In this week's news update, a federal investigation determined the derailment in Montana last week wasn't caused by excessive speed, and a new Oklahoma bill prevents cities and counties from banning fracking.

Federal officials say a train that derailed and spilled 35,000 gallons of oil in northwestern Montana on July 16 was traveling within recommended speed limits.

The train, loaded with crude from North Dakota, was traveling 44 miles per hour before the wreck, the U.S. Federal Railroad Administration said. Officials say the maximum authorized speed in the area is 45 mph.

A total of 22 cars on the Burling Northern Santa Fe Railway train derailed near the small town of Culbertson. The accident caused a temporary evacuation of nearby homes and a camp for oilfield workers.

Related: Blog: Keystone XL Legislation On the Move

The railroad company says the stretch of track where the accident occurred is inspected at least four times a week.

Rail Companies Reminded of Rules

The Federal Railroad Administration sent notifications to railroads sending oil from the Bakken Shale by rail reminding them of their responsibility to give advance traffic notices.

The administration sent the notification to remind the railroads of their obligation to notify state and tribal governments in advance of shipments. Since May 2014, companies delivering more than 35 tankers of Bakken crude by rail are required to give notification.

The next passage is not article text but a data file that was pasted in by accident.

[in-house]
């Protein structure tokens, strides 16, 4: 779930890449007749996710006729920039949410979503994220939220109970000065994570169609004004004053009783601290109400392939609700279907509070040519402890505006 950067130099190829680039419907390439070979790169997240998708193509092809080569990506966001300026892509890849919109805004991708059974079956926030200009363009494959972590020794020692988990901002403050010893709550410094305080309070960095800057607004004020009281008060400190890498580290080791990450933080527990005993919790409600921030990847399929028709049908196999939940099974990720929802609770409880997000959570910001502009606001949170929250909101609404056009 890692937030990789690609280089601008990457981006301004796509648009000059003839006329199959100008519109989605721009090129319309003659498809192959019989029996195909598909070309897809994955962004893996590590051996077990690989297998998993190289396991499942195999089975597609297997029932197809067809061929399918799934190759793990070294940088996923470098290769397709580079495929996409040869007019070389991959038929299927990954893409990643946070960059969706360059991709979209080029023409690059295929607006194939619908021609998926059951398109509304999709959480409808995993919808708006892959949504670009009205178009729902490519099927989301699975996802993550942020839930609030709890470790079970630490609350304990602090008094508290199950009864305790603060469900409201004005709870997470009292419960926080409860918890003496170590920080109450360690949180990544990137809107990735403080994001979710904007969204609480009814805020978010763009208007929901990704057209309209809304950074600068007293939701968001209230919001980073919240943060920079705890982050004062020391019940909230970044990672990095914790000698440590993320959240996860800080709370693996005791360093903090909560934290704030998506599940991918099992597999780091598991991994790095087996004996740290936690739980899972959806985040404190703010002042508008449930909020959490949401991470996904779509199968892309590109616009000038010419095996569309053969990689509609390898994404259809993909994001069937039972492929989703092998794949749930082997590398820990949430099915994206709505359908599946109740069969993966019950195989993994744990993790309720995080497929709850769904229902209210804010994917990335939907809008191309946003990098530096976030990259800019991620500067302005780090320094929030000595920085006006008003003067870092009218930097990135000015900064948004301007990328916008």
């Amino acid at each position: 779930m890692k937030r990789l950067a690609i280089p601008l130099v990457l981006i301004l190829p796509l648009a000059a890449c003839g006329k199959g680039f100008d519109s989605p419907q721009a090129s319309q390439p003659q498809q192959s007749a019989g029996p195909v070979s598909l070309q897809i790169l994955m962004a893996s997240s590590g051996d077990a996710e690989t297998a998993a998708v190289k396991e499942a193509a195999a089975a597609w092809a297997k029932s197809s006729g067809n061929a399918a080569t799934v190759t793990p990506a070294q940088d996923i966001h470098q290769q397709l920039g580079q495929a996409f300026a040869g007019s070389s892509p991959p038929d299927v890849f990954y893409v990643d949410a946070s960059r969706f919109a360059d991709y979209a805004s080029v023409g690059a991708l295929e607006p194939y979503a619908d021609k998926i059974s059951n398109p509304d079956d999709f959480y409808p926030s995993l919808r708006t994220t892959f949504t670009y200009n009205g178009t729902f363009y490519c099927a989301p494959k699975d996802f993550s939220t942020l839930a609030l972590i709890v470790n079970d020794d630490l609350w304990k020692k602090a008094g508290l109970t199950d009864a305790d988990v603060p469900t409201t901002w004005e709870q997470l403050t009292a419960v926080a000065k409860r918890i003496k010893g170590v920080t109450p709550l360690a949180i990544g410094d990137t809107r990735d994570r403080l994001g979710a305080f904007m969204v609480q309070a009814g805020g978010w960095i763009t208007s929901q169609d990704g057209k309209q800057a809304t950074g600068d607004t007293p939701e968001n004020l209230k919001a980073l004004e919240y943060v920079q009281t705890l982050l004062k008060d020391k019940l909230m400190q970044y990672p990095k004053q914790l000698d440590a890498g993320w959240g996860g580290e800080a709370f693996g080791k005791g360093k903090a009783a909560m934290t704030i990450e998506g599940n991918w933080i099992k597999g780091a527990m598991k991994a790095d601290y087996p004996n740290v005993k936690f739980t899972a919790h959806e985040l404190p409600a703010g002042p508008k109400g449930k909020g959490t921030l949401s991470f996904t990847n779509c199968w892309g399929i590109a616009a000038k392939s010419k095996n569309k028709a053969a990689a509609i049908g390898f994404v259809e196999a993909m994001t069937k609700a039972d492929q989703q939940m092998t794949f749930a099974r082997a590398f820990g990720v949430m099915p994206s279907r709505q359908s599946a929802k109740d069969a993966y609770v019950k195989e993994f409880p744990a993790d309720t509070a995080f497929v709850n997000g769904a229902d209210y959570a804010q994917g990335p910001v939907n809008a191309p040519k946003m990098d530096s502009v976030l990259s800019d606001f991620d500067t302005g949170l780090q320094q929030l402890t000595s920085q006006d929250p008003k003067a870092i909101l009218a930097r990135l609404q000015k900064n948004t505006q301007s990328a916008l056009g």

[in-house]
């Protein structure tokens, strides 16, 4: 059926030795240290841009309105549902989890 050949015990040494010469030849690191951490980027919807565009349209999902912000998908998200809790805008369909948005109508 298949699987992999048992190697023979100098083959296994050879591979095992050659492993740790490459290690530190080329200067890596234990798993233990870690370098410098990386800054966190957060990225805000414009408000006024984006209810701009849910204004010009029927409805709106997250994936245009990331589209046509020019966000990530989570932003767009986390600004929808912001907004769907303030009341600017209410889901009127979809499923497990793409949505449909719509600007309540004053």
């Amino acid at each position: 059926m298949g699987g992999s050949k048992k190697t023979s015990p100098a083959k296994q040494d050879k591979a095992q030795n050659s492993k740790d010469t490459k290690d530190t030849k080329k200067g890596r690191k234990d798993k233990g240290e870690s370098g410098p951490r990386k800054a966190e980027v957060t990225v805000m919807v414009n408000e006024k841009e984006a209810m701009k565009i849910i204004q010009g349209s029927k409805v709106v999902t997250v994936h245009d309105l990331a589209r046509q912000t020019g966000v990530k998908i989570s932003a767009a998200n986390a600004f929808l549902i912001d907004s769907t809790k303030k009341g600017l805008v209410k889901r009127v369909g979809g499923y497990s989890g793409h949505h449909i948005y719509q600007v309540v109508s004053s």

Related: Bakken Shale Update: Upbeat Numbers Encourage Investment in Housing, Commercial Sectors

“The Federal Railroad Administration will continue with random spot checks and regular compliance audits to ensure that states, local communities and first responders have the information necessary to respond to a possible accident,” the administration says.

Oklahoma Prevents Cities, Counties from Banning Fracking Operations

Oklahoma Gov. Mary Fallin signed a bill May 29 preventing cities and counties in her state from banning hydraulic fracturing within their boundaries.

The bill prohibits cities and towns from banning operations such as drilling, fracking, water disposal, recovery operations and pipeline infrastructure.

Related: Blog: Gas and Oil Fuel North Dakota’s Rise

The law will go into effect 90 days after the signing. The law allows municipalities and counties to enact “reasonable” regulations concerning road use, traffic, noise and odors incidental to oil and gas operation. It also allows cities to set fencing requirements around oil and gas drilling sites and establish setback requirements for how closely wells can be near homes or businesses.

Related Stories